Acquisition of dialectal features in a second language: The case of the Castilian Spanish voiceless interdental fricative
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Publisher:The Ohio State University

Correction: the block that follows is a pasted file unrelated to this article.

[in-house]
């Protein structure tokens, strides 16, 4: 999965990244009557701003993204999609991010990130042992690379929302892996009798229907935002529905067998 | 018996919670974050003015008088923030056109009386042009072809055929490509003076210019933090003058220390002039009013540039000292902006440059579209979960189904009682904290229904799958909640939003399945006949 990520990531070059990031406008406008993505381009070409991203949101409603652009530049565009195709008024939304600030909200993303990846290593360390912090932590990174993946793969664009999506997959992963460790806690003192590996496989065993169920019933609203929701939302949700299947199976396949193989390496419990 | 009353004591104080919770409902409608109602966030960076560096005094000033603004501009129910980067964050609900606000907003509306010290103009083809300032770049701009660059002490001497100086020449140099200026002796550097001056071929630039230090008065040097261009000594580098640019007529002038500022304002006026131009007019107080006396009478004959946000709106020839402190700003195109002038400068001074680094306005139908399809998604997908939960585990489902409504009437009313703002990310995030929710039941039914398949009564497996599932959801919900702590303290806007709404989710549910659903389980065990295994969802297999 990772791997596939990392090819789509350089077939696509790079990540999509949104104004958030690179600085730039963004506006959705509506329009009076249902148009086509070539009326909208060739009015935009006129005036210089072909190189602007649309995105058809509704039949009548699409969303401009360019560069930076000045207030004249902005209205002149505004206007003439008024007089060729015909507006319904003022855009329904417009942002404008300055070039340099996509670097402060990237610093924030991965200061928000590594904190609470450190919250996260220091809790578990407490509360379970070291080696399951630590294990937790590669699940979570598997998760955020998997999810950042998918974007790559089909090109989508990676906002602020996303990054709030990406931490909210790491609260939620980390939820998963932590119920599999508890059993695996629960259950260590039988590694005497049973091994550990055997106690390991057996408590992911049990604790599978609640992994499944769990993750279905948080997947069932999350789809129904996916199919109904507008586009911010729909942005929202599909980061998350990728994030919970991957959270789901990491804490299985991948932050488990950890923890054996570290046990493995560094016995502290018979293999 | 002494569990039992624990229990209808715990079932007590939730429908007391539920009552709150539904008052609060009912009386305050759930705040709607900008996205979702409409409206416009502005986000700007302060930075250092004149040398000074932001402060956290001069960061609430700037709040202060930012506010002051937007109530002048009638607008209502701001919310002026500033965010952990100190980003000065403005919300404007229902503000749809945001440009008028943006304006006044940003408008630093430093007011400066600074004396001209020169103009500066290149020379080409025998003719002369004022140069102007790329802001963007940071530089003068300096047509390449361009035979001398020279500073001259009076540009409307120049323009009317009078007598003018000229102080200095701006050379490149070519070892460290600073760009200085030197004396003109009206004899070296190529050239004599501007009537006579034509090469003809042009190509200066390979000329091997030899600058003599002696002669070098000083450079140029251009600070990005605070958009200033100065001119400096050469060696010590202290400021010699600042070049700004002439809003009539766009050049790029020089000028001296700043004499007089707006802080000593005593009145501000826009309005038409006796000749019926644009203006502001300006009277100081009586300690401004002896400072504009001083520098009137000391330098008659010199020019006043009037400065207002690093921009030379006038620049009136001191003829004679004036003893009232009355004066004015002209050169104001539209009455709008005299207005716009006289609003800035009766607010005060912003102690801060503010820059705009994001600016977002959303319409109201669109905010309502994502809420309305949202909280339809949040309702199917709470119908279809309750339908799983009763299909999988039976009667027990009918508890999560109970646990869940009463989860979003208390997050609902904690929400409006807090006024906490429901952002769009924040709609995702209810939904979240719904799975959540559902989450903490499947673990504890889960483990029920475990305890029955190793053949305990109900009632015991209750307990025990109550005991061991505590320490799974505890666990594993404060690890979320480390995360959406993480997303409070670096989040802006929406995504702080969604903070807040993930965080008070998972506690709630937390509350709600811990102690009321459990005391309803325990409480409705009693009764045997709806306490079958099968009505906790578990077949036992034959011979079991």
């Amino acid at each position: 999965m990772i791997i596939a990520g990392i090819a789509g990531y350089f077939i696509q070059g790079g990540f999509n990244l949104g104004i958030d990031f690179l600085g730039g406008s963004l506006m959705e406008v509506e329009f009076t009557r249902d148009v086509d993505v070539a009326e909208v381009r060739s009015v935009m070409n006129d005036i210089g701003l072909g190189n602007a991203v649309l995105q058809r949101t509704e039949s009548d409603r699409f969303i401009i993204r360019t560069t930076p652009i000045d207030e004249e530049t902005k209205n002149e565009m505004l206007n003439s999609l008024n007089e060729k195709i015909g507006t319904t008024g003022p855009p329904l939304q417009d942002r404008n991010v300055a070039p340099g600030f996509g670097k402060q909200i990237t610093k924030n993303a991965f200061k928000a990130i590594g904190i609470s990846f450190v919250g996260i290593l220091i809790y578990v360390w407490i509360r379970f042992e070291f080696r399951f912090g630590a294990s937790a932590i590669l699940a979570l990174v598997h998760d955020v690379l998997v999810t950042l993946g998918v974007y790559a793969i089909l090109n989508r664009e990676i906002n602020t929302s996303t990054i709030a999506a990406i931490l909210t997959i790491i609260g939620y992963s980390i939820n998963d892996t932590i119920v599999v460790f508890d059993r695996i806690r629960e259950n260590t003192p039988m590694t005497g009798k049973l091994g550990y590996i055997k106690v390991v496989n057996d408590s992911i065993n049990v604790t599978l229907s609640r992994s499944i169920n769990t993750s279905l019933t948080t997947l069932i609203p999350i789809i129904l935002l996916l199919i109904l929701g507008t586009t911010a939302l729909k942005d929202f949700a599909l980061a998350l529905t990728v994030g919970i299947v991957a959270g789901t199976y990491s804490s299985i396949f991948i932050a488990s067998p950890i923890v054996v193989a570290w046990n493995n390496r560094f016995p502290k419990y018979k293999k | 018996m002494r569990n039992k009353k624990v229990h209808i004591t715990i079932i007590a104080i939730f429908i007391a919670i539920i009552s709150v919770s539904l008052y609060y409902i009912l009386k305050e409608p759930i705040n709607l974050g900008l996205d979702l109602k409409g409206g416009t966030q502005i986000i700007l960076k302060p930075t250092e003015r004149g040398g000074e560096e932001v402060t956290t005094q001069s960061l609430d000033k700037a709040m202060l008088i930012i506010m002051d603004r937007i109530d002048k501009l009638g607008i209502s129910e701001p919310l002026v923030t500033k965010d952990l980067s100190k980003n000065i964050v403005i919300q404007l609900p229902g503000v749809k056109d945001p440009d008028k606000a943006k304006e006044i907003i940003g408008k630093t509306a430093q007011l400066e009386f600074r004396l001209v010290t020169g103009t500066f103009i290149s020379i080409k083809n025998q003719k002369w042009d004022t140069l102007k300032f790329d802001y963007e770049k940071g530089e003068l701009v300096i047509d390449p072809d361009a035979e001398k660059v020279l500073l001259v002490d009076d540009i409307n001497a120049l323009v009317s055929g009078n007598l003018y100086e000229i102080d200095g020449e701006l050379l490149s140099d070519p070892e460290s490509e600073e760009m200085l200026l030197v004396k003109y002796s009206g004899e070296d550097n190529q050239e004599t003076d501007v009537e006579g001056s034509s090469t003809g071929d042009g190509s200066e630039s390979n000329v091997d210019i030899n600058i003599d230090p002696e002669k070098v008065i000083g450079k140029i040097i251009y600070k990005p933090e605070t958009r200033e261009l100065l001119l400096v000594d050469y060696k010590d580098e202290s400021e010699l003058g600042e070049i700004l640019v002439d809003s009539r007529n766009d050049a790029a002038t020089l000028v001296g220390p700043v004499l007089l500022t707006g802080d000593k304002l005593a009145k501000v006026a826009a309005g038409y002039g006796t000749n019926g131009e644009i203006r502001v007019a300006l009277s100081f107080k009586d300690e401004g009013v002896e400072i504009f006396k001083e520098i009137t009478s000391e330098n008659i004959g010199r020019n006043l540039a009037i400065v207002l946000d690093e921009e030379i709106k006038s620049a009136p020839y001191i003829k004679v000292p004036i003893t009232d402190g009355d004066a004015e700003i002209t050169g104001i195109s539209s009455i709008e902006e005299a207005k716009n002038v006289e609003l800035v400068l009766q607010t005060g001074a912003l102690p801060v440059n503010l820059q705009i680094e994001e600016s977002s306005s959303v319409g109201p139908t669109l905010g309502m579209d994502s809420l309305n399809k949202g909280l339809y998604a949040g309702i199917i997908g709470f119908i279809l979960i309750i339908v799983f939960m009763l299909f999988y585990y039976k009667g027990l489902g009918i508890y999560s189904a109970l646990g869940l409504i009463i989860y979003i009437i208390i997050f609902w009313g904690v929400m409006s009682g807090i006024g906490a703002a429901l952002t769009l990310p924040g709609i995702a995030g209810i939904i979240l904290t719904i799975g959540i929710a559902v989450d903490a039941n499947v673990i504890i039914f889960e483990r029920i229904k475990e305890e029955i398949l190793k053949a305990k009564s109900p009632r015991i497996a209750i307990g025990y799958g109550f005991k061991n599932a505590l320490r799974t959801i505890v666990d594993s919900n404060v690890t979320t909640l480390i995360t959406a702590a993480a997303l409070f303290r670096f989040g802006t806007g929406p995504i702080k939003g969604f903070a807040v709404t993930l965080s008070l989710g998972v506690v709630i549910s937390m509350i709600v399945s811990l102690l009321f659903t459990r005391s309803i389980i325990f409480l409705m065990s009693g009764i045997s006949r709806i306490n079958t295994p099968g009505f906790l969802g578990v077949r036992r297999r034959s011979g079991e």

Series/Report no.:The Ohio State University. Department of Spanish and Portuguese Undergraduate Research Theses; 2019